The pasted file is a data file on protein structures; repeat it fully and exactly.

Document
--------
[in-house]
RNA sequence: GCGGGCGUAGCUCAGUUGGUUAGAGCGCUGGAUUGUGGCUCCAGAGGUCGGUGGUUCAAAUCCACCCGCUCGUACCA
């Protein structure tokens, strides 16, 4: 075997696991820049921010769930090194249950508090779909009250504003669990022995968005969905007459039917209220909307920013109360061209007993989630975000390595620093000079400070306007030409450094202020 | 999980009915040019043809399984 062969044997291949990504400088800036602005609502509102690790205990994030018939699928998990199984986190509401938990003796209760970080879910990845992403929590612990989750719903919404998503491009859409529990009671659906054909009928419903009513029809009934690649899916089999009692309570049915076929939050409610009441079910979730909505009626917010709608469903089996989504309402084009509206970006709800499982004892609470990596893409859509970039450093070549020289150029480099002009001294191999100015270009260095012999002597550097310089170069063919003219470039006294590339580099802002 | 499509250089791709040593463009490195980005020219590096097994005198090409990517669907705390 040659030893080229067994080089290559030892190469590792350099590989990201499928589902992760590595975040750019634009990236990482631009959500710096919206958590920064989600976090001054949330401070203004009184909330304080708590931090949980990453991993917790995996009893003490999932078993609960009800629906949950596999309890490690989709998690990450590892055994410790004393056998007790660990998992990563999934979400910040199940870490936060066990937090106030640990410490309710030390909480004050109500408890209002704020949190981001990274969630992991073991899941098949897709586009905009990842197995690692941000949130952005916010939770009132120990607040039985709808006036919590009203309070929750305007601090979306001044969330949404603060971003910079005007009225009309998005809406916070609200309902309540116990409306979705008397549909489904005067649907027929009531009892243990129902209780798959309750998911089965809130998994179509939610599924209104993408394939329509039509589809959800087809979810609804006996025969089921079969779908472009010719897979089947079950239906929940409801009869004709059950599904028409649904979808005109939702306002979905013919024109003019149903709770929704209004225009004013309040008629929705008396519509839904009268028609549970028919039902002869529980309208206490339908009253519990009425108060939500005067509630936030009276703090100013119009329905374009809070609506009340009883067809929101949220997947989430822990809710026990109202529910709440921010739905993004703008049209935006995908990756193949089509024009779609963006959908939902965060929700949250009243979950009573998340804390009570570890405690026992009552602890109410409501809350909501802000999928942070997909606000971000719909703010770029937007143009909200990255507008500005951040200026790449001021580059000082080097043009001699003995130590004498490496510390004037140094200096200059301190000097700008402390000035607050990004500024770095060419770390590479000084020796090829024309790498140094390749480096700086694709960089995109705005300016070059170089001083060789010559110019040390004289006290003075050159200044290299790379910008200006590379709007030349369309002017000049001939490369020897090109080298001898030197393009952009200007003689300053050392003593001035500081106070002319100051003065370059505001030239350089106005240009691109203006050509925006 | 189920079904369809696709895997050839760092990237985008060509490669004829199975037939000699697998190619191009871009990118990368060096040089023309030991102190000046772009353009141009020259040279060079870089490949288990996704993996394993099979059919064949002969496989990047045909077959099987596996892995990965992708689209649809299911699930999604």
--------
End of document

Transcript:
[in-house]
RNA sequence: GCGGGCGUAGCUCAGUUGGUUAGAGCGCUGGAUUGUGGCUCCAGAGGUCGGUGGUUCAAAUCCACCCGCUCGUACCA
């Protein structure tokens, strides 16, 4: 075997696991820049921010769930090194249950508090779909009250504003669990022995968005969905007459039917209220909307920013109360061209007993989630975000390595620093000079400070306007030409450094202020 | 999980009915040019043809399984 062969044997291949990504400088800036602005609502509102690790205990994030018939699928998990199984986190509401938990003796209760970080879910990845992403929590612990989750719903919404998503491009859409529990009671659906054909009928419903009513029809009934690649899916089999009692309570049915076929939050409610009441079910979730909505009626917010709608469903089996989504309402084009509206970006709800499982004892609470990596893409859509970039450093070549020289150029480099002009001294191999100015270009260095012999002597550097310089170069063919003219470039006294590339580099802002 | 499509250089791709040593463009490195980005020219590096097994005198090409990517669907705390 040659030893080229067994080089290559030892190469590792350099590989990201499928589902992760590595975040750019634009990236990482631009959500710096919206958590920064989600976090001054949330401070203004009184909330304080708590931090949980990453991993917790995996009893003490999932078993609960009800629906949950596999309890490690989709998690990450590892055994410790004393056998007790660990998992990563999934979400910040199940870490936060066990937090106030640990410490309710030390909480004050109500408890209002704020949190981001990274969630992991073991899941098949897709586009905009990842197995690692941000949130952005916010939770009132120990607040039985709808006036919590009203309070929750305007601090979306001044969330949404603060971003910079005007009225009309998005809406916070609200309902309540116990409306979705008397549909489904005067649907027929009531009892243990129902209780798959309750998911089965809130998994179509939610599924209104993408394939329509039509589809959800087809979810609804006996025969089921079969779908472009010719897979089947079950239906929940409801009869004709059950599904028409649904979808005109939702306002979905013919024109003019149903709770929704209004225009004013309040008629929705008396519509839904009268028609549970028919039902002869529980309208206490339908009253519990009425108060939500005067509630936030009276703090100013119009329905374009809070609506009340009883067809929101949220997947989430822990809710026990109202529910709440921010739905993004703008049209935006995908990756193949089509024009779609963006959908939902965060929700949250009243979950009573998340804390009570570890405690026992009552602890109410409501809350909501802000999928942070997909606000971000719909703010770029937007143009909200990255507008500005951040200026790449001021580059000082080097043009001699003995130590004498490496510390004037140094200096200059301190000097700008402390000035607050990004500024770095060419770390590479000084020796090829024309790498140094390749480096700086694709960089995109705005300016070059170089001083060789010559110019040390004289006290003075050159200044290299790379910008200006590379709007030349369309002017000049001939490369020897090109080298001898030197393009952009200007003689300053050392003593001035500081106070002319100051003065370059505001030239350089106005240009691109203006050509925006 | 189920079904369809696709895997050839760092990237985008060509490669004829199975037939000699697998190619191009871009990118990368060096040089023309030991102190000046772009353009141009020259040279060079870089490949288990996704993996394993099979059919064949002969496989990047045909077959099987596996892995990965992708689209649809299911699930999604």